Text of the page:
Witchcraft Act 1604

In 1604, the year following James’ accession to the English throne, the Elizabethan Act of 1563 was broadened to bring the penalty of death without benefit of clergy to anyone who invoked evil spirits or communed with familiarDemonic spirit who attends upon a witch, possessing magical powers that can be used for good or evil. Often taking the form of a small animal such as a cat. spirits. The Act’s full title was An Act against Conjuration, Witchcraft and dealing with evil and wicked spirits, (1 Ja. I c. 12).[14] It was this statute that was enforced by Matthew Hopkins
English witch-hunter who claimed to hold the office of Witchfinder General, although that title was never bestowed by Parliament.
, the self-styled Witch-Finder General.

By making witchcraft a felony, the Acts of Elizabeth and James removed the accused from the jurisdiction of the ecclesiastical courts, as Henry VIII had done with his Act of 1542. Those accused of witchcraft were thus subject to ordinary criminal procedure. Burning at the stake was retained only for cases of witchcraft that were also petty treason; most of those convicted were instead hanged. Any witch who had committed a minor witchcraft offence (punishable by one year in prison), and was accused and found guilty a second time, received the death penalty.

Scottish Witchcraft Act 1649

The Scottish Witchcraft Act 1649 extended the scope of the 1563 Act to include the new crime of consulting with “Devils and familiar spirits”.[15]

Witchcraft Act 1735

Main article: Witchcraft Act 1735Sometimes dated 1736, an Act of Parliament that repealed the statutes concerning witchcraft throughout Great Britain, including Scotland.

The Witchcraft Act of 1735 marked a complete reversal in attitudes towards witchcraft, which by that time was considered to be an impossible crime by many influential figures. Penalties for the practice of witchcraft were replaced by those for the pretence of witchcraft. The Act also outlawed fortune telling, but as it necessitated a trial by jury it was not commonly used for that purpose.[11] Fortune tellers were instead usually tried summarily as vagrants by magistrates, and subject to fines and imprisonment.[16] The Act applied to the whole of Great Britain, repealing the 1563 Scottish Act and the 1604 English Act.[11]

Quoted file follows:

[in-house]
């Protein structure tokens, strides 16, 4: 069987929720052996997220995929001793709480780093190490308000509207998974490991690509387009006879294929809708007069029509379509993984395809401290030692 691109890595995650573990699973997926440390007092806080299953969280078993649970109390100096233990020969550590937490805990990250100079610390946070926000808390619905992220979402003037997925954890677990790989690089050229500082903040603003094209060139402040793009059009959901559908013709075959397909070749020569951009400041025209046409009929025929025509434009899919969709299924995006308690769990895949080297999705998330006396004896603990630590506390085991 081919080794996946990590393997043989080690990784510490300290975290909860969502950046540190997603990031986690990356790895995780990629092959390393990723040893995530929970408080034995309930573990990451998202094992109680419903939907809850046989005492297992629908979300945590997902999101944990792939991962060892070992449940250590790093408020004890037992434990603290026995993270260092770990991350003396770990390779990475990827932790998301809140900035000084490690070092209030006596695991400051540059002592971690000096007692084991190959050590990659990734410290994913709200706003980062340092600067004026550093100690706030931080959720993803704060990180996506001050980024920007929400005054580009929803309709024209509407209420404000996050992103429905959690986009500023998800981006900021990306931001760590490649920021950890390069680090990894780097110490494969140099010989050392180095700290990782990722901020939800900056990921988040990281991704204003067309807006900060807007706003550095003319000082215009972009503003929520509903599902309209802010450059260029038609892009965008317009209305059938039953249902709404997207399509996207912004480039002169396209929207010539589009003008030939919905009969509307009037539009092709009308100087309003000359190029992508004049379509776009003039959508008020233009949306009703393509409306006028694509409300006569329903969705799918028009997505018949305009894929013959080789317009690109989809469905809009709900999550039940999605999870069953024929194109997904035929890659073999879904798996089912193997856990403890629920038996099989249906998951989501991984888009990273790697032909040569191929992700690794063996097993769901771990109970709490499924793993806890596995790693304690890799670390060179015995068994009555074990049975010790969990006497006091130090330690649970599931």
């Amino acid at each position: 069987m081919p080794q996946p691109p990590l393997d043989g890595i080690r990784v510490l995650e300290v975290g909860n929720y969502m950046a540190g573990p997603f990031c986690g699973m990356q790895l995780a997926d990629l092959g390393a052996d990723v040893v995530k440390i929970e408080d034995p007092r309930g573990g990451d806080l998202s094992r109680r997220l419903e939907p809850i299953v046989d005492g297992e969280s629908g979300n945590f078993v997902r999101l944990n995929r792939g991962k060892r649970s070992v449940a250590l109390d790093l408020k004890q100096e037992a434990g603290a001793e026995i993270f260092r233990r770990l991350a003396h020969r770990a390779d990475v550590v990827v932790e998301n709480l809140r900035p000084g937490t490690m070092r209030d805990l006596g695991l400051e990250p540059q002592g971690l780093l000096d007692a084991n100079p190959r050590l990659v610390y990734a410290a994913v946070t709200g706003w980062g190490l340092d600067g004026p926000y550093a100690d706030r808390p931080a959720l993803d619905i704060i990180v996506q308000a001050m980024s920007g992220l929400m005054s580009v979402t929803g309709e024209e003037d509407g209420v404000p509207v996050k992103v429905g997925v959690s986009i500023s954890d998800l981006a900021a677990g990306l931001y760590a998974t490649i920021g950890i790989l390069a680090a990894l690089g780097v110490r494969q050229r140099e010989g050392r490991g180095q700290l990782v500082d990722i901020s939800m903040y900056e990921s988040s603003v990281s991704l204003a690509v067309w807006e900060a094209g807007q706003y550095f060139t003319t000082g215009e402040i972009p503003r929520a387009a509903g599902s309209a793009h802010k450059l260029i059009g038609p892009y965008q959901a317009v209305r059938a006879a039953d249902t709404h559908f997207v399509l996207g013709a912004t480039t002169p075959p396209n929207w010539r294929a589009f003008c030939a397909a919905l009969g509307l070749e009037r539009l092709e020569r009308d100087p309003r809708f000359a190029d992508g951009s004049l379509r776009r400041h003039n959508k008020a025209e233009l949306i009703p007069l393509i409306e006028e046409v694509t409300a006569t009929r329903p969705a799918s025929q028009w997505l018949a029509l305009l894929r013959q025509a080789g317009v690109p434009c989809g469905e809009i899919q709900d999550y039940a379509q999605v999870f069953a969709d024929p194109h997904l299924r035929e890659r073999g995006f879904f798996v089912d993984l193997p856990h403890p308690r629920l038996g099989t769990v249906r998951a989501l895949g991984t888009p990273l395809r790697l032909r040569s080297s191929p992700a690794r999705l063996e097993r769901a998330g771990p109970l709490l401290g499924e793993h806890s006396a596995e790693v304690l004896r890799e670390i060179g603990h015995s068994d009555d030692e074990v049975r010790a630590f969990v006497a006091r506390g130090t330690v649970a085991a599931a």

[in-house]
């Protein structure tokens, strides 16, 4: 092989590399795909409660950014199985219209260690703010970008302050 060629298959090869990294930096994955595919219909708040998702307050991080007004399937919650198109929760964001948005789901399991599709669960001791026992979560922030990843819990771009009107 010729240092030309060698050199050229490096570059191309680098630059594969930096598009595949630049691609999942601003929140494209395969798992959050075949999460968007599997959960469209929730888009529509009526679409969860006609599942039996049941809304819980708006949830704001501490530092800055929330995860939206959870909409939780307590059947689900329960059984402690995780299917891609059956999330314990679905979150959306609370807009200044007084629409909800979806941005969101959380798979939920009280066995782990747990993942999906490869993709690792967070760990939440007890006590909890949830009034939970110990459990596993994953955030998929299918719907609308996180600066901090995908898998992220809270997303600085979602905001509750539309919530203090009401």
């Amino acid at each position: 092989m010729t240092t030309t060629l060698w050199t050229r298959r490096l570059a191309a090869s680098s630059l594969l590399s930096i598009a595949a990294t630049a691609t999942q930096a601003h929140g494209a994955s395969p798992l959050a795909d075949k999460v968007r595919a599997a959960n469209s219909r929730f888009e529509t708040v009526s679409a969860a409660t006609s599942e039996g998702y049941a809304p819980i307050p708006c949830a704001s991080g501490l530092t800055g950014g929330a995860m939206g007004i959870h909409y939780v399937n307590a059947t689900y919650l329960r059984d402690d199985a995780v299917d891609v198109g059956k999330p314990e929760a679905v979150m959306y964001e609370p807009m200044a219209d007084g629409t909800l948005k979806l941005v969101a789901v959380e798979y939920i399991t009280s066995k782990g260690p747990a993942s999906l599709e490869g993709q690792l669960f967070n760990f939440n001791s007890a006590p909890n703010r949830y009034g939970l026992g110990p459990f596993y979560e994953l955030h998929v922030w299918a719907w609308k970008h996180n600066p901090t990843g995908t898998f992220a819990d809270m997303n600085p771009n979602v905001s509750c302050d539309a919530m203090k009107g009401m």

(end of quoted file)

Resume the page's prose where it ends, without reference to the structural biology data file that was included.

The Witchcraft Act of 1735 remained in force in Great Britain well into the 20th century, until its eventual repeal with the enactment of the Fraudulent Mediums Act of 1951. That Act was in turn repealed on 26 May 2008,[17] by new consumer protection regulations following a European Union directive targeting unfair sales and marketing practices.[18]

Legacy in English law

Witchcraft, although considered to be a serious crime, was one that was very difficult to prove. There were typically no witnesses, and in England it was illegal to use torture to extract a confession. The courts therefore often had to rely on circumstantial evidence, such as the presence of Devil’s marksMethods used to identify witches. . English law differed from that in Scotland and on the Continent, in that the accused could be convicted on circumstantial evidence alone, whereas in Scotland they had to confess to the crime, which often necessitated the use of torture.[19]

Although witchcraft trials were not particularly common in England, they did focus legal minds on the problems of circumstantial evidence in general, which led to the development of a robust foundation for its admission.[19]


a The Hebrew text refers not to a witch but to a diviner, a kasaph, someone able to see into the future. Witch was the preferred translation for the King James Bible, reflecting the reality of witchcraft in the consciousness of the Jacobean state.[1]